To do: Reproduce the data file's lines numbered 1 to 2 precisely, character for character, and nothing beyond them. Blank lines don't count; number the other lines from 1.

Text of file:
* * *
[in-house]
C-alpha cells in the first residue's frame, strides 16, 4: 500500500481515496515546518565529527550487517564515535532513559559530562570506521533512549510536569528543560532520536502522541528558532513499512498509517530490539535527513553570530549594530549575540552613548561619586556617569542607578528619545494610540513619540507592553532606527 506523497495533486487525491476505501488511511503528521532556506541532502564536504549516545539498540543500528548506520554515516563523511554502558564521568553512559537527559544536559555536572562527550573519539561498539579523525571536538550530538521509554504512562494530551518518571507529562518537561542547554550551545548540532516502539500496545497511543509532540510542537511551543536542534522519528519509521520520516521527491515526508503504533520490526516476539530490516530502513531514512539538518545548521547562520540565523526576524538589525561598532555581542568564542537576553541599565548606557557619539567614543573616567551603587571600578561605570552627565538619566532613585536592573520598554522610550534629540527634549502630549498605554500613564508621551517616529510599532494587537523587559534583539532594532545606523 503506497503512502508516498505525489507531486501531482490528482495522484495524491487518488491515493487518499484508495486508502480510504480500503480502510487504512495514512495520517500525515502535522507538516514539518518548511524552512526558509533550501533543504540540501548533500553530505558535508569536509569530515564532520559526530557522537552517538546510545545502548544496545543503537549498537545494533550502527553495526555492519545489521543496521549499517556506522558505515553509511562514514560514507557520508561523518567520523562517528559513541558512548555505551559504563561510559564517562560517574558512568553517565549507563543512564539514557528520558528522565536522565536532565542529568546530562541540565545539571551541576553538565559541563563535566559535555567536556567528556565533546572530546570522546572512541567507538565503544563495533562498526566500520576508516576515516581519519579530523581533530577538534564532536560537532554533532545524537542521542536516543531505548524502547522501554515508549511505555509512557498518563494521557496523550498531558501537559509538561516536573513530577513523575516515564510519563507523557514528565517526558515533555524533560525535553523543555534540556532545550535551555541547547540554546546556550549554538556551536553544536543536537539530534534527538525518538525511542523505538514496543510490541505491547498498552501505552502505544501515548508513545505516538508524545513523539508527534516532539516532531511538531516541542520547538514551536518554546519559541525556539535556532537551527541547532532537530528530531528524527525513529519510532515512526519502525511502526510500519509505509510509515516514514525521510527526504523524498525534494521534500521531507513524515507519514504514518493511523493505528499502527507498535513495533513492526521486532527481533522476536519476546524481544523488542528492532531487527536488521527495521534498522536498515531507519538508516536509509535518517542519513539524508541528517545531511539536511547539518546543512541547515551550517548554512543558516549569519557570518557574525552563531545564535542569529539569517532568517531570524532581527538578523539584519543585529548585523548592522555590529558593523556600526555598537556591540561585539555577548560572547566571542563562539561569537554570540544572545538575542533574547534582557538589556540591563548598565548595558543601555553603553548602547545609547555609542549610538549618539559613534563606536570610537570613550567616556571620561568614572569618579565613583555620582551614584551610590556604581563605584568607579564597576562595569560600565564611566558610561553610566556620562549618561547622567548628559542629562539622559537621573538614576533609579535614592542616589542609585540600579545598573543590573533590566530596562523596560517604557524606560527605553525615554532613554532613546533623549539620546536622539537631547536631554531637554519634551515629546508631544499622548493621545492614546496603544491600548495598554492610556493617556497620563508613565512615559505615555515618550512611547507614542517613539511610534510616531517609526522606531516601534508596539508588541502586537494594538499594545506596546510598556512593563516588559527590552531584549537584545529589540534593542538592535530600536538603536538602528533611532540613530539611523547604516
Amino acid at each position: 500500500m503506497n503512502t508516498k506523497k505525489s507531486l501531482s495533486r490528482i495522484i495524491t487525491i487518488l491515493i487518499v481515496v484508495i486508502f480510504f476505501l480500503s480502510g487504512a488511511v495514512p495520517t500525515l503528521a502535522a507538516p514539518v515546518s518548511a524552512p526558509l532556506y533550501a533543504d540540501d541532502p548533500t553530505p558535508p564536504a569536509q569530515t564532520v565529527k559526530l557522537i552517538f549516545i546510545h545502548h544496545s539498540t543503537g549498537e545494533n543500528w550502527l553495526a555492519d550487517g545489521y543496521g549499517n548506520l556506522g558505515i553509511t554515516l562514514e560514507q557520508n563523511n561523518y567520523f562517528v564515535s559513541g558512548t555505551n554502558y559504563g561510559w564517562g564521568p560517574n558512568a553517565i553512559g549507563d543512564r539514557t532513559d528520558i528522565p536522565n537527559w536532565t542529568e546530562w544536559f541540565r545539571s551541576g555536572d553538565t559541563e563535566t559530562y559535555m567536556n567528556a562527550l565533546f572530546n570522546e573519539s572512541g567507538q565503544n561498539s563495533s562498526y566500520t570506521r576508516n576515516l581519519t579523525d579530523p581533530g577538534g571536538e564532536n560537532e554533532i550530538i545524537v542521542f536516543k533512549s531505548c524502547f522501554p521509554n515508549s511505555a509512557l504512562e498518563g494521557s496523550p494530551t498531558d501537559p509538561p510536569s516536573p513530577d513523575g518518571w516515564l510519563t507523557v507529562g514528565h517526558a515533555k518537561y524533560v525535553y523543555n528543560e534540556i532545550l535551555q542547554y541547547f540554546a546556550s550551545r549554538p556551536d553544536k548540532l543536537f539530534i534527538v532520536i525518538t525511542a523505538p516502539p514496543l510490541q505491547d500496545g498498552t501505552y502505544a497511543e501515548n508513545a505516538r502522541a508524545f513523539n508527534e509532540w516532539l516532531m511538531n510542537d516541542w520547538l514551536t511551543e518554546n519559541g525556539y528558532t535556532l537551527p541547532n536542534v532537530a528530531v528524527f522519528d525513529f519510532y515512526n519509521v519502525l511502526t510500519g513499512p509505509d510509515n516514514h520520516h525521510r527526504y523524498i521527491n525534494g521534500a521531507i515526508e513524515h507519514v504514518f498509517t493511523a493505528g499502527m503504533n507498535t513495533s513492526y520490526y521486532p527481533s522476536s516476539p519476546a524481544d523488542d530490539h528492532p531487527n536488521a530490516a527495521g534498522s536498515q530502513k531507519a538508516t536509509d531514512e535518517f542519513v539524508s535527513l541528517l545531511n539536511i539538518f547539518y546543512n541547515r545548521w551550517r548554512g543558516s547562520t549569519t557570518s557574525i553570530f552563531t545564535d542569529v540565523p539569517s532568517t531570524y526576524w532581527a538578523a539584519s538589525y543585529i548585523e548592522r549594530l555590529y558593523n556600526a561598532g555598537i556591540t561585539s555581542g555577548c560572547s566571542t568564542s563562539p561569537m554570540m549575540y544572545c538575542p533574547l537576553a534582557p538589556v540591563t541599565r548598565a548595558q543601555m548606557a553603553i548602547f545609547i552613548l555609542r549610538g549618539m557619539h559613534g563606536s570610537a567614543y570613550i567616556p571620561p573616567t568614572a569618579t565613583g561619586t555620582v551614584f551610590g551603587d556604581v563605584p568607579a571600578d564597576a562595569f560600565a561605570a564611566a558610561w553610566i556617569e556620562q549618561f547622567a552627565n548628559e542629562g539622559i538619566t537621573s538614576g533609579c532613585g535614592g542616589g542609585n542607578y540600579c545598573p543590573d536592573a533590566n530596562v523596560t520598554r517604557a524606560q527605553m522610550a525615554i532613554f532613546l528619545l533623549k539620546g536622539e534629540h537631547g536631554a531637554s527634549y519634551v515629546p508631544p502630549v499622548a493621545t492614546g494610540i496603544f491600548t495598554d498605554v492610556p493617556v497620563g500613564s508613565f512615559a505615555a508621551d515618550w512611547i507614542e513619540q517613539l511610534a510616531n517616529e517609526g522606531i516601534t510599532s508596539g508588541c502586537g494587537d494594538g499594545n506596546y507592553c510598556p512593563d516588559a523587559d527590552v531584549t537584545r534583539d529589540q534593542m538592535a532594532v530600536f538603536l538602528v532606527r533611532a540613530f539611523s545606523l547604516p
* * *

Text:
[in-house]
C-alpha cells in the first residue's frame, strides 16, 4: 500500500481515496515546518565529527550487517564515535532513559559530562570506521533512549510536569528543560532520536502522541528558532513499512498509517530490539535527513553570530549594530549575540552613548561619586556617569542607578528619545494610540513619540507592553532606527 506523497495533486487525491476505501488511511503528521532556506541532502564536504549516545539498540543500528548506520554515516563523511554502558564521568553512559537527559544536559555536572562527550573519539561498539579523525571536538550530538521509554504512562494530551518518571507529562518537561542547554550551545548540532516502539500496545497511543509532540510542537511551543536542534522519528519509521520520516521527491515526508503504533520490526516476539530490516530502513531514512539538518545548521547562520540565523526576524538589525561598532555581542568564542537576553541599565548606557557619539567614543573616567551603587571600578561605570552627565538619566532613585536592573520598554522610550534629540527634549502630549498605554500613564508621551517616529510599532494587537523587559534583539532594532545606523 503506497503512502508516498505525489507531486501531482490528482495522484495524491487518488491515493487518499484508495486508502480510504480500503480502510487504512495514512495520517500525515502535522507538516514539518518548511524552512526558509533550501533543504540540501548533500553530505558535508569536509569530515564532520559526530557522537552517538546510545545502548544496545543503537549498537545494533550502527553495526555492519545489521543496521549499517556506522558505515553509511562514514560514507557520508561523518567520523562517528559513541558512548555505551559504563561510559564517562560517574558512568553517565549507563543512564539514557528520558528522565536522565536532565542529568546530562541540565545539571551541576553538565559541563563535566559535555567536556567528556565533546572530546570522546572512541567507538565503544563495533562498526566500520576508516576515516581519519579530523581533530577538534564532536560537532554533532545524537542521542536516543531505548524502547522501554515508549511505555509512557498518563494521557496523550498531558501537559509538561516536573513530577513523575516515564510519563507523557514528565517526558515533555524533560525535553523543555534540556532545550535551555541547547540554546546556550549554538556551536553544536543536537539530534534527538525518538525511542523505538514496543510490541505491547498498552501505552502505544501515548508513545505516538508524545513523539508527534516532539516532531511538531516541542520547538514551536518554546519559541525556539535556532537551527541547532532537530528530531528524527525513529519510532515512526519502525511502526510500519509505509510509515516514514525521510527526504523524498525534494521534500521531507513524515507519514504514518493511523493505528499502527507498535513495533513492526521486532527481533522476536519476546524481544523488542528492532531487527536488521527495521534498522536498515531507519538508516536509509535518517542519513539524508541528517545531511539536511547539518546543512541547515551550517548554512543558516549569519557570518557574525552563531545564535542569529539569517532568517531570524532581527538578523539584519543585529548585523548592522555590529558593523556600526555598537556591540561585539555577548560572547566571542563562539561569537554570540544572545538575542533574547534582557538589556540591563548598565548595558543601555553603553548602547545609547555609542549610538549618539559613534563606536570610537570613550567616556571620561568614572569618579565613583555620582551614584551610590556604581563605584568607579564597576562595569560600565564611566558610561553610566556620562549618561547622567548628559542629562539622559537621573538614576533609579535614592542616589542609585540600579545598573543590573533590566530596562523596560517604557524606560527605553525615554532613554532613546533623549539620546536622539537631547536631554531637554519634551515629546508631544499622548493621545492614546496603544491600548495598554492610556493617556497620563508613565512615559505615555515618550512611547507614542517613539511610534510616531517609526522606531516601534508596539508588541502586537494594538499594545506596546510598556512593563516588559527590552531584549537584545529589540534593542538592535530600536538603536538602528533611532540613530539611523547604516